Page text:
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ClinicalTrials.gov not living up to promise

Clinical researchers in the US are required to register trials and deposit trial information at ClinicalTrials.gov. Most, however, don’t. According to several recent study, compliance with this law may be somewhere between around 13 and 22 percent. Which is to say that of the 13, 327 clinical trials conducted between 2008 and 2013, only 1,790 were filed on  ClinicalTrials.gov, leaving 11,537 unreported. Says author Kent Anderson in this March 3,…

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New study casts doubt on study that casted doubt

In 2015, a widely publicized report by the Center for Open Science claimed that dozens of psychology studies from a sample of 100 were unsound. A new report has challenged these findings, claiming that nearly all of the studies examined by COS were acceptable and that the COS study itself was statistically flawed. According to the New York Times, “One issue the critique raised was how faithfully the replication team…

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Moral courage and science

Marc Edwards, the scientist who helped expose the water crisis in Flint, Michigan, says that the systems built to support scientists do not reward moral courage and that the university pipeline contains toxins of its own — which, if ignored, will corrode public faith in science. When is it appropriate for academics to be skeptical of an official narrative when that narrative is coming from scientific authorities? “I grew up…

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Is University Research Missing What Matters Most?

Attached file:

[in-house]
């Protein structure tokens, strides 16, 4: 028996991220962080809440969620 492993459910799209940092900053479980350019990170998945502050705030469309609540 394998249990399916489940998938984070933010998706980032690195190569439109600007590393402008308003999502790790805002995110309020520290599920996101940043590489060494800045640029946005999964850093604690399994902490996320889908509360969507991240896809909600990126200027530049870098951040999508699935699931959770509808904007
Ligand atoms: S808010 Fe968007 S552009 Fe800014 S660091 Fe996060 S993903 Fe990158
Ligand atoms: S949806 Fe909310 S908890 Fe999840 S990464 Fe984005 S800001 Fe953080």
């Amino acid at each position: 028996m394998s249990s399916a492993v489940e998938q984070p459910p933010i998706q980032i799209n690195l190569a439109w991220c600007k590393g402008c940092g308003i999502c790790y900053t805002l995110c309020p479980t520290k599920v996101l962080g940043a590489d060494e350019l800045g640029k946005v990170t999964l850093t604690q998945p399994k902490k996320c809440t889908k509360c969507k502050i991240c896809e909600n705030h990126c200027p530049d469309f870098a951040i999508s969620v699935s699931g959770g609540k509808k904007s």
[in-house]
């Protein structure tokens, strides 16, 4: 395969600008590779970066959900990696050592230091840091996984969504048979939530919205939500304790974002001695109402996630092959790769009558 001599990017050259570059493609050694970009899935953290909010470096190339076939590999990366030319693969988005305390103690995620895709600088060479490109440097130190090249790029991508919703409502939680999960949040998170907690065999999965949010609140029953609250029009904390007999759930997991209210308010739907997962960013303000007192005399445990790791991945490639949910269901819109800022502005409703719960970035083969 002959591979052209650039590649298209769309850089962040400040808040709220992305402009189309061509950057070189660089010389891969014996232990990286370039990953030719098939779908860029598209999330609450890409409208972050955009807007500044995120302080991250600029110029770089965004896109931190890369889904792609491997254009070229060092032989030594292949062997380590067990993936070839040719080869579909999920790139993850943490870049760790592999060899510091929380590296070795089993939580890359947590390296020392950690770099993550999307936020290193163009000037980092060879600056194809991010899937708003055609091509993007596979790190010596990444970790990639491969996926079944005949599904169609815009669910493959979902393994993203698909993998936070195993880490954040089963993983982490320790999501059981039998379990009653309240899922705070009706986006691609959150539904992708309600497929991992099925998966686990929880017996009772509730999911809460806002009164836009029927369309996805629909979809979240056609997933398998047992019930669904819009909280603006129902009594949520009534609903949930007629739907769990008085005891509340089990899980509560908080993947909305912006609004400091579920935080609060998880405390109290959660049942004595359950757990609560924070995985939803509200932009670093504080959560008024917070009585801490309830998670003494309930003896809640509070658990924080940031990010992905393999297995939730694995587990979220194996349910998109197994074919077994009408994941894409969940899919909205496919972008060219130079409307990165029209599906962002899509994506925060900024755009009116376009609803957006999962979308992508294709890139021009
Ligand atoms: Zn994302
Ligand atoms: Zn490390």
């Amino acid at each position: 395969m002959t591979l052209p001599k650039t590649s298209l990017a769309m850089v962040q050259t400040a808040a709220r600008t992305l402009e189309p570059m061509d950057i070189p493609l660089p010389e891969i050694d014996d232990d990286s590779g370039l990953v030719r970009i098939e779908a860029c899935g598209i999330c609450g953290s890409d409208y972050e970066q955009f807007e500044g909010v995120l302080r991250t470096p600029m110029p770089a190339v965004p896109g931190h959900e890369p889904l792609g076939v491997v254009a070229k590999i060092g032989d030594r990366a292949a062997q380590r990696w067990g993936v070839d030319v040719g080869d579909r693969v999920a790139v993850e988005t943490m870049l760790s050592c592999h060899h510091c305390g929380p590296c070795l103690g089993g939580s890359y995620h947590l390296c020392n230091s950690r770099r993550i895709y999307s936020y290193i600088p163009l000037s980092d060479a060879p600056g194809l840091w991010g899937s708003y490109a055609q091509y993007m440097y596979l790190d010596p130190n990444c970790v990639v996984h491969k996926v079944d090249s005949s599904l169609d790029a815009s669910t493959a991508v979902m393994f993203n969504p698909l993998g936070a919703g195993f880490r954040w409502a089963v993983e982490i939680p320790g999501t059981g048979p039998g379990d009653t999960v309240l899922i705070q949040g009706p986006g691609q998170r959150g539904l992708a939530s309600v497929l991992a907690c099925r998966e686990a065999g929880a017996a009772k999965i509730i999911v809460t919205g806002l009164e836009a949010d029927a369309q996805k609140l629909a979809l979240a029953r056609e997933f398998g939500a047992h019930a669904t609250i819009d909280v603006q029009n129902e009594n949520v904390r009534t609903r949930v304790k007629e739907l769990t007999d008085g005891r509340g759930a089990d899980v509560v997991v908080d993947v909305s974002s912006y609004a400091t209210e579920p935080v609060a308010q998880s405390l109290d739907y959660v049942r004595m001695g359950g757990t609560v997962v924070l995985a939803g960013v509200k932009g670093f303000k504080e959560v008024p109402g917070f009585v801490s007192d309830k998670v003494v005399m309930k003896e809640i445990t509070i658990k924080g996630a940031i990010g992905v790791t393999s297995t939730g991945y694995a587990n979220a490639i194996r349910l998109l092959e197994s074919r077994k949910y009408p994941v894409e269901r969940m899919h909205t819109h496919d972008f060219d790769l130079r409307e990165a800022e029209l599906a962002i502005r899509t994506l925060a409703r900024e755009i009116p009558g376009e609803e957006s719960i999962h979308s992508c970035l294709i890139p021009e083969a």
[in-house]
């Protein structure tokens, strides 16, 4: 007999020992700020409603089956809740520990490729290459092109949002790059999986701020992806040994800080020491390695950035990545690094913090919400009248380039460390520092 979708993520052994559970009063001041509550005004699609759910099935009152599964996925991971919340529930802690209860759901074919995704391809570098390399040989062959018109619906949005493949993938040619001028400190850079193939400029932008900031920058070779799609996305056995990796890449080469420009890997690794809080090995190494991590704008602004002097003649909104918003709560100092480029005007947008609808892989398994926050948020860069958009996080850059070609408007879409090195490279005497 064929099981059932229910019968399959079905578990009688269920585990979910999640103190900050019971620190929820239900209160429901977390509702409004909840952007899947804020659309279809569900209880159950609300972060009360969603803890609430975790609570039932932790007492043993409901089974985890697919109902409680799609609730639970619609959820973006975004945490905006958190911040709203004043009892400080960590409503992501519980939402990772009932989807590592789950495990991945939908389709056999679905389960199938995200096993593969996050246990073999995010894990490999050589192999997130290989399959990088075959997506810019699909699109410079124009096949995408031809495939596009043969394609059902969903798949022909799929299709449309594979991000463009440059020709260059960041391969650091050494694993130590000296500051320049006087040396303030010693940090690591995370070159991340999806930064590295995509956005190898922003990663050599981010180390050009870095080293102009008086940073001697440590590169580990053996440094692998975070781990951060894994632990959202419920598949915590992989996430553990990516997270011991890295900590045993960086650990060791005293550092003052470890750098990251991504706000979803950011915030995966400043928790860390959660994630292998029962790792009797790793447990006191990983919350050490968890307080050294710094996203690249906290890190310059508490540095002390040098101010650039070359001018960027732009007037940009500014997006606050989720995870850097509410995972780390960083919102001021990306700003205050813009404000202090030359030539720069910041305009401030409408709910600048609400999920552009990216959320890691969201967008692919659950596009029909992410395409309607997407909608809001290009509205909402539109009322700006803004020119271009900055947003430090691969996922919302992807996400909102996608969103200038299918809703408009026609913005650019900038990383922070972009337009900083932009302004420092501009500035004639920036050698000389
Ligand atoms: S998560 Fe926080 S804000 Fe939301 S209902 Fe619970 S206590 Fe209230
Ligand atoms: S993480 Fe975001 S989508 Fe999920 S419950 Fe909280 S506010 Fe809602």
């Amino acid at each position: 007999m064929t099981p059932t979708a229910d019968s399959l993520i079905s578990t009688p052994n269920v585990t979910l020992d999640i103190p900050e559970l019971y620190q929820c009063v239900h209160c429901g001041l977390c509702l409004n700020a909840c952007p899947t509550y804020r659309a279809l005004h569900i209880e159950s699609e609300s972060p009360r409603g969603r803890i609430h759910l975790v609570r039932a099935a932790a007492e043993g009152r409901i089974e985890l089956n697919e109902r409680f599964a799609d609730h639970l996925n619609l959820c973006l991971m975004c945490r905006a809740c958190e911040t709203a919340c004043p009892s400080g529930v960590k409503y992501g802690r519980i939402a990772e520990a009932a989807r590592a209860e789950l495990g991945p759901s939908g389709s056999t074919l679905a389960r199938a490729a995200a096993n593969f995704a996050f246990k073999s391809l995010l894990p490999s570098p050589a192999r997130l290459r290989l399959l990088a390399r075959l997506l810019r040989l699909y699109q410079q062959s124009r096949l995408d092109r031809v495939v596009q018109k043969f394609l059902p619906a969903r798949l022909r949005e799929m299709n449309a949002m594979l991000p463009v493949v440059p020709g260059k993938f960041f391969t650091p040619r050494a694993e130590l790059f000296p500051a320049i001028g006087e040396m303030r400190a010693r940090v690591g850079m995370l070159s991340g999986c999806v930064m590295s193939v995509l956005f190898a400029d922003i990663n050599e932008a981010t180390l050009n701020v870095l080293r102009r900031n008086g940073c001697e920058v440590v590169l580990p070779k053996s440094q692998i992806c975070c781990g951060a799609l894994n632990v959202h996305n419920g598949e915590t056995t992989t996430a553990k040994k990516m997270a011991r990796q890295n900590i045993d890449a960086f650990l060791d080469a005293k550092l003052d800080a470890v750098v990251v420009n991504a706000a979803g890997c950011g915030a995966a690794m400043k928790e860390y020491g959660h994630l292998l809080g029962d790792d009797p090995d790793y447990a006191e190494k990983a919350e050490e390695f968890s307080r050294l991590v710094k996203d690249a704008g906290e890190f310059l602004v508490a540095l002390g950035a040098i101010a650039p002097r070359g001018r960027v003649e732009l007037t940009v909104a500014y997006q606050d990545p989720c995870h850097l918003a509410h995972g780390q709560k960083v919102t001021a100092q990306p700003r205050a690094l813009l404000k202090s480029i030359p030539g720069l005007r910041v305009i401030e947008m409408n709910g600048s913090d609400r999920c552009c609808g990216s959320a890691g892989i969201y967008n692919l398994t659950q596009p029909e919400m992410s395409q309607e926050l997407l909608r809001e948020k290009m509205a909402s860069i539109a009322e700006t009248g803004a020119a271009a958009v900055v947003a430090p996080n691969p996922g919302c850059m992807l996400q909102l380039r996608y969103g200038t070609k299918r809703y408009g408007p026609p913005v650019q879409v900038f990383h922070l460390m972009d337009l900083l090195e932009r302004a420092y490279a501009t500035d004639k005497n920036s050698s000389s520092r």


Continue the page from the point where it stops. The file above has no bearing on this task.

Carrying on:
School of Public Health Dean Sandro Galea issued a call for a change in research priorities—away from narrow, piecemeal inquiries, towards large-scale efforts to improve population health—in the January 24 edition of The Chronicle of Higher Education. In a Chronicle issue headlined, “Is University Research Missing What Matters?” Galea is a leading voice urging a revamping of the structures that support university science in order to tackle the most pressing…

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When Teamwork Doesn’t Work for Women

Economics remains a stubbornly male-dominated profession, a fact that members of the profession have struggled to understand. After all, if the marketplace of ideas is meant to ensure that the best ideas thrive, then this imbalance should arise only if men have better ideas than women. That implication infuriates many female economists. Now new evidence suggests that the underrepresentation of women reflects a systemic bias in that marketplace: a failure…

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Are science rock stars good for science?

We study the extent to which eminent scientists shape the vitality of their fields by examining entry rates into the fields of 452 academic life scientists who pass away while at the peak of their scientific abilities. Key to our analyses is a novel way to delineate boundaries around scientific fields by appealing solely to intellectual linkages between scientists and their publications, rather than collaboration or co-citation patterns. Consistent with…

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Wellcome Trust to fund more long-term projects to counter ‘pressure to publish’

The Wellcome Trust is to fund more long-term research projects because of fears that the pressure to publish and the need to show research impact will prevent academics from successfully tackling the world’s most pressing challenges. Over the next five years, the charitable foundation hopes to spend up to £5 billion, almost as much as it has spent over the previous decade, it announced in a new strategy this week.…

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New book from National Academies, “On Being a Scientist”

The scientific research enterprise is built on a foundation of trust. Scientists trust that the results reported by others are valid. Society trusts that the results of research reflect an honest attempt by scientists to describe the world accurately and without bias. But this trust will endure only if the scientific community devotes itself to exemplifying and transmitting the values associated with ethical scientific conduct. On Being a Scientist was…

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